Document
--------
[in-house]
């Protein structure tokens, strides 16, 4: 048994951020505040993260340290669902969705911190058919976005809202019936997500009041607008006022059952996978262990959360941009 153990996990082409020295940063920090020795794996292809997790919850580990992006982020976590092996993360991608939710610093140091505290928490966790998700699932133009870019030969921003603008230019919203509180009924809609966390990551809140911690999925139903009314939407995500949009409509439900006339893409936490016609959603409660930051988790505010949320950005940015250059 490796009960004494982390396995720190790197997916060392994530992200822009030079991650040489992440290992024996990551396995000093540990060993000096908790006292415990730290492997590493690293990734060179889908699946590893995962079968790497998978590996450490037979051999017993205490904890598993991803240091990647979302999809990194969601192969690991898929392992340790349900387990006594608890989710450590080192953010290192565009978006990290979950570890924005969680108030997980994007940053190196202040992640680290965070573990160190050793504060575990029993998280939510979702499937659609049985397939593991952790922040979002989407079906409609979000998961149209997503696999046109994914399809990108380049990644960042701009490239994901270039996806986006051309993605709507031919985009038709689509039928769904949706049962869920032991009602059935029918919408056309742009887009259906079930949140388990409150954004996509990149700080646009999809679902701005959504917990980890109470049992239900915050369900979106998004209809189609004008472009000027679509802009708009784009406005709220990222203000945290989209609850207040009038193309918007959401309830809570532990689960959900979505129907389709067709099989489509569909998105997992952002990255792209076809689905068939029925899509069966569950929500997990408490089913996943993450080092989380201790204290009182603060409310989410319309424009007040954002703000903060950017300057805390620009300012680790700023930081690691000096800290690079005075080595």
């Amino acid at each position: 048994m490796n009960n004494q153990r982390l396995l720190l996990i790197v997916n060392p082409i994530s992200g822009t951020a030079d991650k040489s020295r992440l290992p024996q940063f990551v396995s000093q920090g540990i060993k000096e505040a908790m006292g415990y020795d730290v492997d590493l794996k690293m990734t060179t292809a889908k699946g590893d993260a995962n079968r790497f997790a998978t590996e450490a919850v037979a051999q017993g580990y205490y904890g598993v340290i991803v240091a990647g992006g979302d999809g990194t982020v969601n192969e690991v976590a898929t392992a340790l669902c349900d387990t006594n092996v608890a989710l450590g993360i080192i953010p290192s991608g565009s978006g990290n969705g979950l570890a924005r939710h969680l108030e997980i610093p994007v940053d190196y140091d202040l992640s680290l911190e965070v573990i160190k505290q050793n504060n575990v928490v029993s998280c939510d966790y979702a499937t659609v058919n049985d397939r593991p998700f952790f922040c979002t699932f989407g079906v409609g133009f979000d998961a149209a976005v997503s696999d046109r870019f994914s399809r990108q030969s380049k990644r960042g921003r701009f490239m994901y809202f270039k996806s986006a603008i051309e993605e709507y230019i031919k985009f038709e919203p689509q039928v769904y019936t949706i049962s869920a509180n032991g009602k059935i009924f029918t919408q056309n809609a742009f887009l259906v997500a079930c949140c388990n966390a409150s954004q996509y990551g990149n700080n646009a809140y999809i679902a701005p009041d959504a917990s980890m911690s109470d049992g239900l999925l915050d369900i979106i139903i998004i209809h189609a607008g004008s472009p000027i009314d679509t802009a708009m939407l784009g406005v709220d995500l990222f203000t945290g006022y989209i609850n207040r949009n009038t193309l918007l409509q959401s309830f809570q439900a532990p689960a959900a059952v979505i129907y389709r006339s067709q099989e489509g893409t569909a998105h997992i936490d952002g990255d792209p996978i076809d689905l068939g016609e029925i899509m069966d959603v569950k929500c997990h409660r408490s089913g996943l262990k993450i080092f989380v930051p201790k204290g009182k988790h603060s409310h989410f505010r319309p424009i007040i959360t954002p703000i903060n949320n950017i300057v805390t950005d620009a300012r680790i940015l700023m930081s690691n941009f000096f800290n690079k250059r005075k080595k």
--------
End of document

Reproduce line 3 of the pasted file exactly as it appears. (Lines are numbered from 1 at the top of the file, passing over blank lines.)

């Amino acid at each position: 048994m490796n009960n004494q153990r982390l396995l720190l996990i790197v997916n060392p082409i994530s992200g822009t951020a030079d991650k040489s020295r992440l290992p024996q940063f990551v396995s000093q920090g540990i060993k000096e505040a908790m006292g415990y020795d730290v492997d590493l794996k690293m990734t060179t292809a889908k699946g590893d993260a995962n079968r790497f997790a998978t590996e450490a919850v037979a051999q017993g580990y205490y904890g598993v340290i991803v240091a990647g992006g979302d999809g990194t982020v969601n192969e690991v976590a898929t392992a340790l669902c349900d387990t006594n092996v608890a989710l450590g993360i080192i953010p290192s991608g565009s978006g990290n969705g979950l570890a924005r939710h969680l108030e997980i610093p994007v940053d190196y140091d202040l992640s680290l911190e965070v573990i160190k505290q050793n504060n575990v928490v029993s998280c939510d966790y979702a499937t659609v058919n049985d397939r593991p998700f952790f922040c979002t699932f989407g079906v409609g133009f979000d998961a149209a976005v997503s696999d046109r870019f994914s399809r990108q030969s380049k990644r960042g921003r701009f490239m994901y809202f270039k996806s986006a603008i051309e993605e709507y230019i031919k985009f038709e919203p689509q039928v769904y019936t949706i049962s869920a509180n032991g009602k059935i009924f029918t919408q056309n809609a742009f887009l259906v997500a079930c949140c388990n966390a409150s954004q996509y990551g990149n700080n646009a809140y999809i679902a701005p009041d959504a917990s980890m911690s109470d049992g239900l999925l915050d369900i979106i139903i998004i209809h189609a607008g004008s472009p000027i009314d679509t802009a708009m939407l784009g406005v709220d995500l990222f203000t945290g006022y989209i609850n207040r949009n009038t193309l918007l409509q959401s309830f809570q439900a532990p689960a959900a059952v979505i129907y389709r006339s067709q099989e489509g893409t569909a998105h997992i936490d952002g990255d792209p996978i076809d689905l068939g016609e029925i899509m069966d959603v569950k929500c997990h409660r408490s089913g996943l262990k993450i080092f989380v930051p201790k204290g009182k988790h603060s409310h989410f505010r319309p424009i007040i959360t954002p703000i903060n949320n950017i300057v805390t950005d620009a300012r680790i940015l700023m930081s690691n941009f000096f800290n690079k250059r005075k080595k």